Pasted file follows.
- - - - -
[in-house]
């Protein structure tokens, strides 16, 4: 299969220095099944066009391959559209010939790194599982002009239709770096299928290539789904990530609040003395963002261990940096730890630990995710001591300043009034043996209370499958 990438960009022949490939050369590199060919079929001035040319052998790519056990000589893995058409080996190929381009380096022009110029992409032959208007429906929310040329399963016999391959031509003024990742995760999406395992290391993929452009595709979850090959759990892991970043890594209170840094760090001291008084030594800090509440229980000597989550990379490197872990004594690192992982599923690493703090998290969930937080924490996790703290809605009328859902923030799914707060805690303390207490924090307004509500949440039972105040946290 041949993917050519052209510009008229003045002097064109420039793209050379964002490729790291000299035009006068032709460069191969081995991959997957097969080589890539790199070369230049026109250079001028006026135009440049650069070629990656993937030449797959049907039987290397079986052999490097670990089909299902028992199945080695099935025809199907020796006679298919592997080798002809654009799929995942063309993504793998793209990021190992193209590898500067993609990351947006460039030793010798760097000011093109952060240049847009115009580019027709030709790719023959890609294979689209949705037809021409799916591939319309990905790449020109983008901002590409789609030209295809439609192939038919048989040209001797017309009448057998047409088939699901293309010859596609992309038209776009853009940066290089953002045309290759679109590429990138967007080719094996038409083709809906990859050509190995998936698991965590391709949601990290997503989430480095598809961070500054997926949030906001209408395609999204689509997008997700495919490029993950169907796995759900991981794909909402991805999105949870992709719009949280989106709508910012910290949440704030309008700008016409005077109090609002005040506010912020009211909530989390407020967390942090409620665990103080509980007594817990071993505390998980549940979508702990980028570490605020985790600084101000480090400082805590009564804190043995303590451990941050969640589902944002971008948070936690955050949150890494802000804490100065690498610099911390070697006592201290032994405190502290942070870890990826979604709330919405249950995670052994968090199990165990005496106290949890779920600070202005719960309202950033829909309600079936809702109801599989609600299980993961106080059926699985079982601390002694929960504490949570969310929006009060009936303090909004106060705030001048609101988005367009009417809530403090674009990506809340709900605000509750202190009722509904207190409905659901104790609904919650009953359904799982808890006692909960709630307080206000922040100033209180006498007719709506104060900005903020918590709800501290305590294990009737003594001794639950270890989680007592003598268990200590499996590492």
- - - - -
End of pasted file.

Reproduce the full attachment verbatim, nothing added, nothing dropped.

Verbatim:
[in-house]
């Protein structure tokens, strides 16, 4: 299969220095099944066009391959559209010939790194599982002009239709770096299928290539789904990530609040003395963002261990940096730890630990995710001591300043009034043996209370499958 990438960009022949490939050369590199060919079929001035040319052998790519056990000589893995058409080996190929381009380096022009110029992409032959208007429906929310040329399963016999391959031509003024990742995760999406395992290391993929452009595709979850090959759990892991970043890594209170840094760090001291008084030594800090509440229980000597989550990379490197872990004594690192992982599923690493703090998290969930937080924490996790703290809605009328859902923030799914707060805690303390207490924090307004509500949440039972105040946290 041949993917050519052209510009008229003045002097064109420039793209050379964002490729790291000299035009006068032709460069191969081995991959997957097969080589890539790199070369230049026109250079001028006026135009440049650069070629990656993937030449797959049907039987290397079986052999490097670990089909299902028992199945080695099935025809199907020796006679298919592997080798002809654009799929995942063309993504793998793209990021190992193209590898500067993609990351947006460039030793010798760097000011093109952060240049847009115009580019027709030709790719023959890609294979689209949705037809021409799916591939319309990905790449020109983008901002590409789609030209295809439609192939038919048989040209001797017309009448057998047409088939699901293309010859596609992309038209776009853009940066290089953002045309290759679109590429990138967007080719094996038409083709809906990859050509190995998936698991965590391709949601990290997503989430480095598809961070500054997926949030906001209408395609999204689509997008997700495919490029993950169907796995759900991981794909909402991805999105949870992709719009949280989106709508910012910290949440704030309008700008016409005077109090609002005040506010912020009211909530989390407020967390942090409620665990103080509980007594817990071993505390998980549940979508702990980028570490605020985790600084101000480090400082805590009564804190043995303590451990941050969640589902944002971008948070936690955050949150890494802000804490100065690498610099911390070697006592201290032994405190502290942070870890990826979604709330919405249950995670052994968090199990165990005496106290949890779920600070202005719960309202950033829909309600079936809702109801599989609600299980993961106080059926699985079982601390002694929960504490949570969310929006009060009936303090909004106060705030001048609101988005367009009417809530403090674009990506809340709900605000509750202190009722509904207190409905659901104790609904919650009953359904799982808890006692909960709630307080206000922040100033209180006498007719709506104060900005903020918590709800501290305590294990009737003594001794639950270890989680007592003598268990200590499996590492």